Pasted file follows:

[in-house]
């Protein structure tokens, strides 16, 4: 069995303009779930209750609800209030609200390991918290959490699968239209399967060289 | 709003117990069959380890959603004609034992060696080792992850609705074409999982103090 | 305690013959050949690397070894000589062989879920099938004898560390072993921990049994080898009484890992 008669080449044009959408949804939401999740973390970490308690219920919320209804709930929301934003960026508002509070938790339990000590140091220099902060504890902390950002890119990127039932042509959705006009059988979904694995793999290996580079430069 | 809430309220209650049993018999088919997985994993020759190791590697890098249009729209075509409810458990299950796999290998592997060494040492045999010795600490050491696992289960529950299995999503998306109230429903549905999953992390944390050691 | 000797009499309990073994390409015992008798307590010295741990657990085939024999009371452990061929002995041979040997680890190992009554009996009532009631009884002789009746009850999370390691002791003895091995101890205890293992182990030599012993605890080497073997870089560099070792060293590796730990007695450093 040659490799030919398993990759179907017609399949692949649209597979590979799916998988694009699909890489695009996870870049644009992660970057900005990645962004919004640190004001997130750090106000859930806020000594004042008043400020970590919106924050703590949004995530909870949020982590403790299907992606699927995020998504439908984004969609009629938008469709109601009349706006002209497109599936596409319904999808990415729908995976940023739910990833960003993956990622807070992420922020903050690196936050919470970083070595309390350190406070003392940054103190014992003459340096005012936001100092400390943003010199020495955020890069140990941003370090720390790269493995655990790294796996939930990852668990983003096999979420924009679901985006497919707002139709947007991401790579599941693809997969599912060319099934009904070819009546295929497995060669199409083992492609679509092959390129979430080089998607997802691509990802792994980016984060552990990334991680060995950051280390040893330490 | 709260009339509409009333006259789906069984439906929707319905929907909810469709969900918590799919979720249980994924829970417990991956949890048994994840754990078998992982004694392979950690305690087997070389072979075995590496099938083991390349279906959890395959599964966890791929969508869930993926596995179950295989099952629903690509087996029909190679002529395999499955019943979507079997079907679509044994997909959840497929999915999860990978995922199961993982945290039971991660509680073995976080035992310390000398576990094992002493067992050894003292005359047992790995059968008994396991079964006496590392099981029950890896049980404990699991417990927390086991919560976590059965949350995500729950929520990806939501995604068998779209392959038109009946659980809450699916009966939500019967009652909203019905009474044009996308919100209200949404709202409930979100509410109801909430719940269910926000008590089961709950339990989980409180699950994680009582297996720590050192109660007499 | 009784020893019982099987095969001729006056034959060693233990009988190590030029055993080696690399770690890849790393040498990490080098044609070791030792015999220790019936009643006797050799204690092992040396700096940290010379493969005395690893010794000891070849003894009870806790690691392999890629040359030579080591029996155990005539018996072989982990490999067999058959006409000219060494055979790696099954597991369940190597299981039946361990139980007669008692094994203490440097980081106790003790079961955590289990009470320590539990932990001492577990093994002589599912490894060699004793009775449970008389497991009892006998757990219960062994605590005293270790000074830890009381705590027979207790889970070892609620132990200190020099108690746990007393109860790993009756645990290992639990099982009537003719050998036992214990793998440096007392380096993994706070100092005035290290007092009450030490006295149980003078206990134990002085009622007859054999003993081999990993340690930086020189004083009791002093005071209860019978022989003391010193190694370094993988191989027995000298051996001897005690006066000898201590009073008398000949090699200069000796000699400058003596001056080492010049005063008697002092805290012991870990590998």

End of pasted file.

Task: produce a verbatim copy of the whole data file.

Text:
[in-house]
């Protein structure tokens, strides 16, 4: 069995303009779930209750609800209030609200390991918290959490699968239209399967060289 | 709003117990069959380890959603004609034992060696080792992850609705074409999982103090 | 305690013959050949690397070894000589062989879920099938004898560390072993921990049994080898009484890992 008669080449044009959408949804939401999740973390970490308690219920919320209804709930929301934003960026508002509070938790339990000590140091220099902060504890902390950002890119990127039932042509959705006009059988979904694995793999290996580079430069 | 809430309220209650049993018999088919997985994993020759190791590697890098249009729209075509409810458990299950796999290998592997060494040492045999010795600490050491696992289960529950299995999503998306109230429903549905999953992390944390050691 | 000797009499309990073994390409015992008798307590010295741990657990085939024999009371452990061929002995041979040997680890190992009554009996009532009631009884002789009746009850999370390691002791003895091995101890205890293992182990030599012993605890080497073997870089560099070792060293590796730990007695450093 040659490799030919398993990759179907017609399949692949649209597979590979799916998988694009699909890489695009996870870049644009992660970057900005990645962004919004640190004001997130750090106000859930806020000594004042008043400020970590919106924050703590949004995530909870949020982590403790299907992606699927995020998504439908984004969609009629938008469709109601009349706006002209497109599936596409319904999808990415729908995976940023739910990833960003993956990622807070992420922020903050690196936050919470970083070595309390350190406070003392940054103190014992003459340096005012936001100092400390943003010199020495955020890069140990941003370090720390790269493995655990790294796996939930990852668990983003096999979420924009679901985006497919707002139709947007991401790579599941693809997969599912060319099934009904070819009546295929497995060669199409083992492609679509092959390129979430080089998607997802691509990802792994980016984060552990990334991680060995950051280390040893330490 | 709260009339509409009333006259789906069984439906929707319905929907909810469709969900918590799919979720249980994924829970417990991956949890048994994840754990078998992982004694392979950690305690087997070389072979075995590496099938083991390349279906959890395959599964966890791929969508869930993926596995179950295989099952629903690509087996029909190679002529395999499955019943979507079997079907679509044994997909959840497929999915999860990978995922199961993982945290039971991660509680073995976080035992310390000398576990094992002493067992050894003292005359047992790995059968008994396991079964006496590392099981029950890896049980404990699991417990927390086991919560976590059965949350995500729950929520990806939501995604068998779209392959038109009946659980809450699916009966939500019967009652909203019905009474044009996308919100209200949404709202409930979100509410109801909430719940269910926000008590089961709950339990989980409180699950994680009582297996720590050192109660007499 | 009784020893019982099987095969001729006056034959060693233990009988190590030029055993080696690399770690890849790393040498990490080098044609070791030792015999220790019936009643006797050799204690092992040396700096940290010379493969005395690893010794000891070849003894009870806790690691392999890629040359030579080591029996155990005539018996072989982990490999067999058959006409000219060494055979790696099954597991369940190597299981039946361990139980007669008692094994203490440097980081106790003790079961955590289990009470320590539990932990001492577990093994002589599912490894060699004793009775449970008389497991009892006998757990219960062994605590005293270790000074830890009381705590027979207790889970070892609620132990200190020099108690746990007393109860790993009756645990290992639990099982009537003719050998036992214990793998440096007392380096993994706070100092005035290290007092009450030490006295149980003078206990134990002085009622007859054999003993081999990993340690930086020189004083009791002093005071209860019978022989003391010193190694370094993988191989027995000298051996001897005690006066000898201590009073008398000949090699200069000796000699400058003596001056080492010049005063008697002092805290012991870990590998």